This parallels a much more widely known point: the fact that logit of 0 and logit of 1 are indeterminate is irrelevant to the applicability of logit models for binary responses. Naturally, the fact that you can apply such models does not establish that they work well or are justifiable otherwise. 

4. Perhaps surprisingly, zeros in a predictor that you want to take logarithms of pose a more awkward problem. No one seems to have a solution that does not in turn seem problematic. 

(a) The zeros are in your sample, but do they belong in your target population? Perhaps you should exclude those observations. 
The issue here is one of relevance: data irrelevant to a problem do not belong in a modelling exercise. If you were working on cats, and some dogs wandered into your dataset, you would usually exclude them as the result of a simple mistake. But what determines relevance? If your predictor is coffee consumption, people who drink no coffee would usually be considered relevant:
they give information on boundary or limiting conditions, part of the specification of a well-posed problem. 

(b) If you were confident that the zeros were really a kind of missing value, imputation might appear justifiable. In environmental data, zero concentrations of something nasty might just mean failure to detect very small concentrations with the technology available. With some social science variables, zeros might just imply that people lied, or more generally that data production had failed to yield valid measurements. There are occasional media reports of people claiming not to eat indefinitely, and the only real issue is how are they cheating. Nevertheless celibates and abstainers of all kinds do exist. Your field may have literature on how best to deal with data that are best regarded as censored or truncated.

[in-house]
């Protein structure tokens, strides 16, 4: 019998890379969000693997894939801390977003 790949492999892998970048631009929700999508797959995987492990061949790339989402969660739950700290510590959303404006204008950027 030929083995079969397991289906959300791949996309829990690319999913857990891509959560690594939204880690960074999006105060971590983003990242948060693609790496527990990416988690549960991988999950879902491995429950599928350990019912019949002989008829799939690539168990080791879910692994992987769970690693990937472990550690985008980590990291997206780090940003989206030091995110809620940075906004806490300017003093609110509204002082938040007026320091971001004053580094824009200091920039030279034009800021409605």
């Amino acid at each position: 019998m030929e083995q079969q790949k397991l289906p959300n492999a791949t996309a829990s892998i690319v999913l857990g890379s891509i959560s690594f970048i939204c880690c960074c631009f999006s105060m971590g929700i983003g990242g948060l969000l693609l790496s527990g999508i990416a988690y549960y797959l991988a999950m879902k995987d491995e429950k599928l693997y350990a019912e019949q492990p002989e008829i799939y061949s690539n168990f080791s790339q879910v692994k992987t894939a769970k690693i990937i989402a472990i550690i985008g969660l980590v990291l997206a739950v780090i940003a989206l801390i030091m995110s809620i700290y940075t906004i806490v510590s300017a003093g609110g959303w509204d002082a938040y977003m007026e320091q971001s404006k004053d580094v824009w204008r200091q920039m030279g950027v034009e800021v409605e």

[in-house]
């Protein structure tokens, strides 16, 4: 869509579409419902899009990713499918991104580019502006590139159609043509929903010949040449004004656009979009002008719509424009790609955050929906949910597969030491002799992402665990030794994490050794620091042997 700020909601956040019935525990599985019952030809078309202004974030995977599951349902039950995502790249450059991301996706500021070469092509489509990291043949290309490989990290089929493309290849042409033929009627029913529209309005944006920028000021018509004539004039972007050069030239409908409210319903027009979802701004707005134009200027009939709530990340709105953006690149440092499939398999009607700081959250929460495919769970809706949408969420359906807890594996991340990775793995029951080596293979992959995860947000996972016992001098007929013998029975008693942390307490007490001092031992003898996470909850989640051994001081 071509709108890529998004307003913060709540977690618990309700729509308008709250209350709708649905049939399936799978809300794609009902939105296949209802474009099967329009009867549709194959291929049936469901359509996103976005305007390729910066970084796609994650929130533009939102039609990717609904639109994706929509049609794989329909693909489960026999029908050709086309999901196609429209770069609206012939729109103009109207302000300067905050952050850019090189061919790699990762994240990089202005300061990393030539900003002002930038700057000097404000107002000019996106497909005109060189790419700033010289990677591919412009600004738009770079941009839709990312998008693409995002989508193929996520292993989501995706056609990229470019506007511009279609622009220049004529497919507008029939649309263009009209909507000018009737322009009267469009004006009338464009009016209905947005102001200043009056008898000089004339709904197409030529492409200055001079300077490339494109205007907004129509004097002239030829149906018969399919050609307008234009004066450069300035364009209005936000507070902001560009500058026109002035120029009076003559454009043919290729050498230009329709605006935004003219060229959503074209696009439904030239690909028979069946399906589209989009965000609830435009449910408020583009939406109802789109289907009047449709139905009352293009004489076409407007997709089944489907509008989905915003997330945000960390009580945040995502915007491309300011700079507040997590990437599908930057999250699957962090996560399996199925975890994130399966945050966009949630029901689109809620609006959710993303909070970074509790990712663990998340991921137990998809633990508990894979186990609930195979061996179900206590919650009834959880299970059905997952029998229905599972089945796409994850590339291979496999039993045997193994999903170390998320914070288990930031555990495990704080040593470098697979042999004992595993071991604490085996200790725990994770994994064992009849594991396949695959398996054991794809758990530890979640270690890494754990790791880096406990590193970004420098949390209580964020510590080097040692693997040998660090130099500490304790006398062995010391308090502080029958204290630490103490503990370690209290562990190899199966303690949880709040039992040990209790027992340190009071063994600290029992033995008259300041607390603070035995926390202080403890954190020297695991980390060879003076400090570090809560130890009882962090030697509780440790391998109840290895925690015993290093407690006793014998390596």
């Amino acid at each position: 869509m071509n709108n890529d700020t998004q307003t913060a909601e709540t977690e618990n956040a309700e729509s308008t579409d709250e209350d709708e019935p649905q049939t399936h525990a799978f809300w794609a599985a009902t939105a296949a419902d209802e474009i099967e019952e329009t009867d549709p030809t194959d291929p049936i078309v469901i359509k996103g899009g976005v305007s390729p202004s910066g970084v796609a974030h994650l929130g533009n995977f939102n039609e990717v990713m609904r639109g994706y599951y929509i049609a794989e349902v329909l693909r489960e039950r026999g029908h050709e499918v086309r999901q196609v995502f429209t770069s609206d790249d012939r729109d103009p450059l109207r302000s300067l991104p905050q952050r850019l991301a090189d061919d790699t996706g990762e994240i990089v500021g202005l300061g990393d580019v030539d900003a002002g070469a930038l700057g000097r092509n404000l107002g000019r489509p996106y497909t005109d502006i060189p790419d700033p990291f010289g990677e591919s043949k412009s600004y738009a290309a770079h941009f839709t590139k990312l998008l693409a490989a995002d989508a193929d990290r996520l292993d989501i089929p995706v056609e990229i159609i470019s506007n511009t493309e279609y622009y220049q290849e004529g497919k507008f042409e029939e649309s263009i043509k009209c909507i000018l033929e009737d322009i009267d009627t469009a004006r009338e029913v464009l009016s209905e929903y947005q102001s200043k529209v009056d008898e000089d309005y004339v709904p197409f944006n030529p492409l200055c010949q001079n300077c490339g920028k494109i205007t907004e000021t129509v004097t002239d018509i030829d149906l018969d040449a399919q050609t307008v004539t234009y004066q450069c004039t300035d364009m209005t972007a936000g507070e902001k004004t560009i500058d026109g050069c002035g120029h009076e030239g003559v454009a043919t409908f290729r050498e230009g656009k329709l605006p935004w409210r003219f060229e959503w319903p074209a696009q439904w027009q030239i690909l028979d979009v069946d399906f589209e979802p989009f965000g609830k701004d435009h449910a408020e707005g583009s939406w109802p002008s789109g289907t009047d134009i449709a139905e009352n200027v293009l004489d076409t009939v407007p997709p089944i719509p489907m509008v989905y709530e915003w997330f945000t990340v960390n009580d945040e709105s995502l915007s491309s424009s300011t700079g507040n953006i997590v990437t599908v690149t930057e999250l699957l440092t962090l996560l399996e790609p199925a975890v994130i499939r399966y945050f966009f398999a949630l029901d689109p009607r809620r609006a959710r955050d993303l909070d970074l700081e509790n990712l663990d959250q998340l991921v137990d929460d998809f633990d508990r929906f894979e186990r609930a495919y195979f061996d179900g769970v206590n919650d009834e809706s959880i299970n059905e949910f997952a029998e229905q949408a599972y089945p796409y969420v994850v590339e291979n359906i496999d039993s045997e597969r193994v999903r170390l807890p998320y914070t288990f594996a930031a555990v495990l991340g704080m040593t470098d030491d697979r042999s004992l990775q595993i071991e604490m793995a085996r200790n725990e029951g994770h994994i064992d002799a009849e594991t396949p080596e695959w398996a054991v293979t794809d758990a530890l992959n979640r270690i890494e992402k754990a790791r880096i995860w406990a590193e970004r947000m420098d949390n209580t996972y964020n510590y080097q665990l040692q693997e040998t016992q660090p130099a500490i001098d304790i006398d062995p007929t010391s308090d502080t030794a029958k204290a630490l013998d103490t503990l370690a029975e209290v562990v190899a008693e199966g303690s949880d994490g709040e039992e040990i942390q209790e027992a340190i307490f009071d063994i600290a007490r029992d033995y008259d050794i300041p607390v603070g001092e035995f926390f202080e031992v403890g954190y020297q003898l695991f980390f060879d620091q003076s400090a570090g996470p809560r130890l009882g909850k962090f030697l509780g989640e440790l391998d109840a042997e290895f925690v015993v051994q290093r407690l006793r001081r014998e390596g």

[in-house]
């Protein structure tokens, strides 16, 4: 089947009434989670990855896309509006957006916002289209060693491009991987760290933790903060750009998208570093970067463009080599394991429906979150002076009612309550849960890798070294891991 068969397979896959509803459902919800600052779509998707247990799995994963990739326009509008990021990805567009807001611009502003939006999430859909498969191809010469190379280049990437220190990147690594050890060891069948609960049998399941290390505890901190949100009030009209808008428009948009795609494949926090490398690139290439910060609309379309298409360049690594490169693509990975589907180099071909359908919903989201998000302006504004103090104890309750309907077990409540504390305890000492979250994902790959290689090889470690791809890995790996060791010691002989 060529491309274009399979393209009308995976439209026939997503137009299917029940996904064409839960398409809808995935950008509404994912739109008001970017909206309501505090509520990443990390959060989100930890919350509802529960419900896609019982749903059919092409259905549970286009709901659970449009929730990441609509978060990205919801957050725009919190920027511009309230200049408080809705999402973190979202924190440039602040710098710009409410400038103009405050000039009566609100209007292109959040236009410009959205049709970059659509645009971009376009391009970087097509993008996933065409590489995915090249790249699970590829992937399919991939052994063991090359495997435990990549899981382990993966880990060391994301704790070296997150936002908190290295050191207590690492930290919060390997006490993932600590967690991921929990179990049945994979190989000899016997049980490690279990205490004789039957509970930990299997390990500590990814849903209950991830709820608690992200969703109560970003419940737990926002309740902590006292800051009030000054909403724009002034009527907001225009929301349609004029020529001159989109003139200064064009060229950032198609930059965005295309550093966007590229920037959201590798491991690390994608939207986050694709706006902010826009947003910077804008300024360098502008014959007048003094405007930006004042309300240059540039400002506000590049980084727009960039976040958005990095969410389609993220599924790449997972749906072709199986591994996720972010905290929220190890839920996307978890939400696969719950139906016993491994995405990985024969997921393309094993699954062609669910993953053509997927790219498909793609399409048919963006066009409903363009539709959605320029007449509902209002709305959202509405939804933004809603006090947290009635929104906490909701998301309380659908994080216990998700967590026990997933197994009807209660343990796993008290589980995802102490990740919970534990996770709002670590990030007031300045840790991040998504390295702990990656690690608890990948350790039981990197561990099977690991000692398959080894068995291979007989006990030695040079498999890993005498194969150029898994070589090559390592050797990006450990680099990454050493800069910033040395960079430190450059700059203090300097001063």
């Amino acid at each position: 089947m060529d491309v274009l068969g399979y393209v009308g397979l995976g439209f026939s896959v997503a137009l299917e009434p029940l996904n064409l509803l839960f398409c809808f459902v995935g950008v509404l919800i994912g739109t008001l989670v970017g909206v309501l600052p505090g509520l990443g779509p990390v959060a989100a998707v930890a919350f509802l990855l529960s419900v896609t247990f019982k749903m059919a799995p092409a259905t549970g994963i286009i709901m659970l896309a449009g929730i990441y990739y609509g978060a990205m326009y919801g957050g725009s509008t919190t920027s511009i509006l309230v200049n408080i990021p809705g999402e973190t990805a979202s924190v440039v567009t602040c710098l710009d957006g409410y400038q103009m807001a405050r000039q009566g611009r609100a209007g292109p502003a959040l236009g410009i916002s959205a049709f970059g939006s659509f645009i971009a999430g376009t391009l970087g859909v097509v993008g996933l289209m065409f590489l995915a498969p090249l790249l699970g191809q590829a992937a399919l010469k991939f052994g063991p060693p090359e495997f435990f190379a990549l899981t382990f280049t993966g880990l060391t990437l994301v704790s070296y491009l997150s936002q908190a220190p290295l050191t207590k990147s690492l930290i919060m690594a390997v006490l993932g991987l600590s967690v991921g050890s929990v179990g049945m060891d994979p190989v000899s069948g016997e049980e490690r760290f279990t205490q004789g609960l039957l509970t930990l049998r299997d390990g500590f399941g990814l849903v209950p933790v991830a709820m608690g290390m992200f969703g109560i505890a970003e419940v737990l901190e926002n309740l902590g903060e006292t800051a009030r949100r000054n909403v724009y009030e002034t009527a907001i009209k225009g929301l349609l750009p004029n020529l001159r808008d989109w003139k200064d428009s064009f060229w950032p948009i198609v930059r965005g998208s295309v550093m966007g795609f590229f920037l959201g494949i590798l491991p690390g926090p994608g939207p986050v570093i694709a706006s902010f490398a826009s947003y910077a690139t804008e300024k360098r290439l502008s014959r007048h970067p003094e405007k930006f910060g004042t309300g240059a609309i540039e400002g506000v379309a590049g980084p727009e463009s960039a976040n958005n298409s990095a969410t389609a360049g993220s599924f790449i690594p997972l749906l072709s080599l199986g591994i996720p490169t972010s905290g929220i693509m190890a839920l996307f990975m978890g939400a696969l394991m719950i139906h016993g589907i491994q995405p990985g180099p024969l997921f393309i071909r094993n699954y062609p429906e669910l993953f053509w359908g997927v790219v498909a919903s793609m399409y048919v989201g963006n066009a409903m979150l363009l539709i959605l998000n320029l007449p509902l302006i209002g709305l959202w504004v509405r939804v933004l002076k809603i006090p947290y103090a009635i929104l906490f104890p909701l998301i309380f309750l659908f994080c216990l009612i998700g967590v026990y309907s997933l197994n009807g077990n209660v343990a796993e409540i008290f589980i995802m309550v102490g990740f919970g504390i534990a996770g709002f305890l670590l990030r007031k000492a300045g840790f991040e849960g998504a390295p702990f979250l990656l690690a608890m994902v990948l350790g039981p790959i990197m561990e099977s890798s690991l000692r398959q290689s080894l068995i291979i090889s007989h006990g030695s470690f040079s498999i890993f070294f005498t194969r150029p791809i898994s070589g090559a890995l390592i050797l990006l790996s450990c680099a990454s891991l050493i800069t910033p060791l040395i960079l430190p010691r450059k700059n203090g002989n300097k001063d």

(c) Some people fudge or nudge the zeros to small positive values. 
This is more defensible if it is a correction for a measurement problem (see (b) above) than because it is thought the only way to apply logarithms. Either way, it really needs to be flagged in reports and well defended too. If data are integers, so that the smallest valid values are 1 and 2, then nudging 0 to 0.5 has some appeal as not only a compromise between 0 and 1 but -- more to the point here -- implying that successive values 0.5, 1, 2 are equally spaced on a logarithmic scale. 
But the appeal here is at best one of simplicity or symmetry, does not apply beyond 2, and does not reflect a statistical argument. More generally, the idea is to replace the zeros by half the smallest non-zero measurement, given some convention about resolution of measurement (e.g. to a fixed number of decimal places using agreed units). Note particularly that very small nudges are more problematic, not less, because after logging they place the values that were zeros further away from the others, and so are very likely to produce outliers on that variable.